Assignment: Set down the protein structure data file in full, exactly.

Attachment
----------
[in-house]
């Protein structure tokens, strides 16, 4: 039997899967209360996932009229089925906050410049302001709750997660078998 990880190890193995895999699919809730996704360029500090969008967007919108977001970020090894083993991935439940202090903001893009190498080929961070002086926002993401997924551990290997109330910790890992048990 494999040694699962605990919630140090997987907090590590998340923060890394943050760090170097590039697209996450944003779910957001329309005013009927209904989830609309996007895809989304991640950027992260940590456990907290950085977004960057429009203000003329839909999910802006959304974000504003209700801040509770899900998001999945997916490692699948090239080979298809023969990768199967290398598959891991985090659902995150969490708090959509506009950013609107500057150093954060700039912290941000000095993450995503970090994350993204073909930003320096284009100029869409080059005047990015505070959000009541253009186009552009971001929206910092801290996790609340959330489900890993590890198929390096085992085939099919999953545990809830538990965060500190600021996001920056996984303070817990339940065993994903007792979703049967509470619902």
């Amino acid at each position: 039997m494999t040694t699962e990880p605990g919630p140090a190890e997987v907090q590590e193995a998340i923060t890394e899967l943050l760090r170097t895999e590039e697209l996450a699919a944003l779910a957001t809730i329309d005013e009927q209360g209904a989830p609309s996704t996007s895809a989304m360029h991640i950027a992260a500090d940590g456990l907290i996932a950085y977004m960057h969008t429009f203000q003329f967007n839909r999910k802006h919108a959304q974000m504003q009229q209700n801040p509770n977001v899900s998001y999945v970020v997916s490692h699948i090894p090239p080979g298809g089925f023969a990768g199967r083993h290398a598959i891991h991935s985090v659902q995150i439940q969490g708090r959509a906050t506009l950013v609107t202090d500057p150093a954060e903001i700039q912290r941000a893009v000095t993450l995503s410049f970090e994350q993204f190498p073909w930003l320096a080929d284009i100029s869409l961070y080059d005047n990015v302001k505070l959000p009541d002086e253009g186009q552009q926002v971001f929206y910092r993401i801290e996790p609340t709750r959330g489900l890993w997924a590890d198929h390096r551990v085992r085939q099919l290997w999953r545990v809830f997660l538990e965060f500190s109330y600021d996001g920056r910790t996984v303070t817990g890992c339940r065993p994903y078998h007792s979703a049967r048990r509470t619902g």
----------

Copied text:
[in-house]
């Protein structure tokens, strides 16, 4: 039997899967209360996932009229089925906050410049302001709750997660078998 990880190890193995895999699919809730996704360029500090969008967007919108977001970020090894083993991935439940202090903001893009190498080929961070002086926002993401997924551990290997109330910790890992048990 494999040694699962605990919630140090997987907090590590998340923060890394943050760090170097590039697209996450944003779910957001329309005013009927209904989830609309996007895809989304991640950027992260940590456990907290950085977004960057429009203000003329839909999910802006959304974000504003209700801040509770899900998001999945997916490692699948090239080979298809023969990768199967290398598959891991985090659902995150969490708090959509506009950013609107500057150093954060700039912290941000000095993450995503970090994350993204073909930003320096284009100029869409080059005047990015505070959000009541253009186009552009971001929206910092801290996790609340959330489900890993590890198929390096085992085939099919999953545990809830538990965060500190600021996001920056996984303070817990339940065993994903007792979703049967509470619902």
């Amino acid at each position: 039997m494999t040694t699962e990880p605990g919630p140090a190890e997987v907090q590590e193995a998340i923060t890394e899967l943050l760090r170097t895999e590039e697209l996450a699919a944003l779910a957001t809730i329309d005013e009927q209360g209904a989830p609309s996704t996007s895809a989304m360029h991640i950027a992260a500090d940590g456990l907290i996932a950085y977004m960057h969008t429009f203000q003329f967007n839909r999910k802006h919108a959304q974000m504003q009229q209700n801040p509770n977001v899900s998001y999945v970020v997916s490692h699948i090894p090239p080979g298809g089925f023969a990768g199967r083993h290398a598959i891991h991935s985090v659902q995150i439940q969490g708090r959509a906050t506009l950013v609107t202090d500057p150093a954060e903001i700039q912290r941000a893009v000095t993450l995503s410049f970090e994350q993204f190498p073909w930003l320096a080929d284009i100029s869409l961070y080059d005047n990015v302001k505070l959000p009541d002086e253009g186009q552009q926002v971001f929206y910092r993401i801290e996790p609340t709750r959330g489900l890993w997924a590890d198929h390096r551990v085992r085939q099919l290997w999953r545990v809830f997660l538990e965060f500190s109330y600021d996001g920056r910790t996984v303070t817990g890992c339940r065993p994903y078998h007792s979703a049967r048990r509470t619902g």